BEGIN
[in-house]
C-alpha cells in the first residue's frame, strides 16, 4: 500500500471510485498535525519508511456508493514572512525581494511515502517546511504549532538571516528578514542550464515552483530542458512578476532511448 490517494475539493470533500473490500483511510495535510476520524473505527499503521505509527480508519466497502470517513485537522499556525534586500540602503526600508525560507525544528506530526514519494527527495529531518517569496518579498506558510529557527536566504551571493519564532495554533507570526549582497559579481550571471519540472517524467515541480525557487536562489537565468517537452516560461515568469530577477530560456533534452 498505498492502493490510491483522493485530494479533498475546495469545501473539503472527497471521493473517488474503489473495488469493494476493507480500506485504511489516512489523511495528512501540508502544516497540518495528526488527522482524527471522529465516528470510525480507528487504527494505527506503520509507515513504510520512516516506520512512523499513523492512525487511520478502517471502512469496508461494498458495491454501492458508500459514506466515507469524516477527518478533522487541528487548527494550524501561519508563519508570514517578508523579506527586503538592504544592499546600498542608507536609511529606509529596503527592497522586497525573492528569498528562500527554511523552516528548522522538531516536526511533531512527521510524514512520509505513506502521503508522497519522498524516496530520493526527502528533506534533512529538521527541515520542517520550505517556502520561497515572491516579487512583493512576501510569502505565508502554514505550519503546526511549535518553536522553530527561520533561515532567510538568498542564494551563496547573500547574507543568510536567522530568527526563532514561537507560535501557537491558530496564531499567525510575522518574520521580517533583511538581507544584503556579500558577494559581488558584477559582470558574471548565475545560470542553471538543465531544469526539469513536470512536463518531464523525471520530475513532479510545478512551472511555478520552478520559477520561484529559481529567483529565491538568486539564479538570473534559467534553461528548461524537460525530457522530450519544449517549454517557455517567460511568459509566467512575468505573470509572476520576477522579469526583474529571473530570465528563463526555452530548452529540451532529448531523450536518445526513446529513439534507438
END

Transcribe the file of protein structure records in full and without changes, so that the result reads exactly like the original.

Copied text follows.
[in-house]
C-alpha cells in the first residue's frame, strides 16, 4: 500500500471510485498535525519508511456508493514572512525581494511515502517546511504549532538571516528578514542550464515552483530542458512578476532511448 490517494475539493470533500473490500483511510495535510476520524473505527499503521505509527480508519466497502470517513485537522499556525534586500540602503526600508525560507525544528506530526514519494527527495529531518517569496518579498506558510529557527536566504551571493519564532495554533507570526549582497559579481550571471519540472517524467515541480525557487536562489537565468517537452516560461515568469530577477530560456533534452 498505498492502493490510491483522493485530494479533498475546495469545501473539503472527497471521493473517488474503489473495488469493494476493507480500506485504511489516512489523511495528512501540508502544516497540518495528526488527522482524527471522529465516528470510525480507528487504527494505527506503520509507515513504510520512516516506520512512523499513523492512525487511520478502517471502512469496508461494498458495491454501492458508500459514506466515507469524516477527518478533522487541528487548527494550524501561519508563519508570514517578508523579506527586503538592504544592499546600498542608507536609511529606509529596503527592497522586497525573492528569498528562500527554511523552516528548522522538531516536526511533531512527521510524514512520509505513506502521503508522497519522498524516496530520493526527502528533506534533512529538521527541515520542517520550505517556502520561497515572491516579487512583493512576501510569502505565508502554514505550519503546526511549535518553536522553530527561520533561515532567510538568498542564494551563496547573500547574507543568510536567522530568527526563532514561537507560535501557537491558530496564531499567525510575522518574520521580517533583511538581507544584503556579500558577494559581488558584477559582470558574471548565475545560470542553471538543465531544469526539469513536470512536463518531464523525471520530475513532479510545478512551472511555478520552478520559477520561484529559481529567483529565491538568486539564479538570473534559467534553461528548461524537460525530457522530450519544449517549454517557455517567460511568459509566467512575468505573470509572476520576477522579469526583474529571473530570465528563463526555452530548452529540451532529448531523450536518445526513446529513439534507438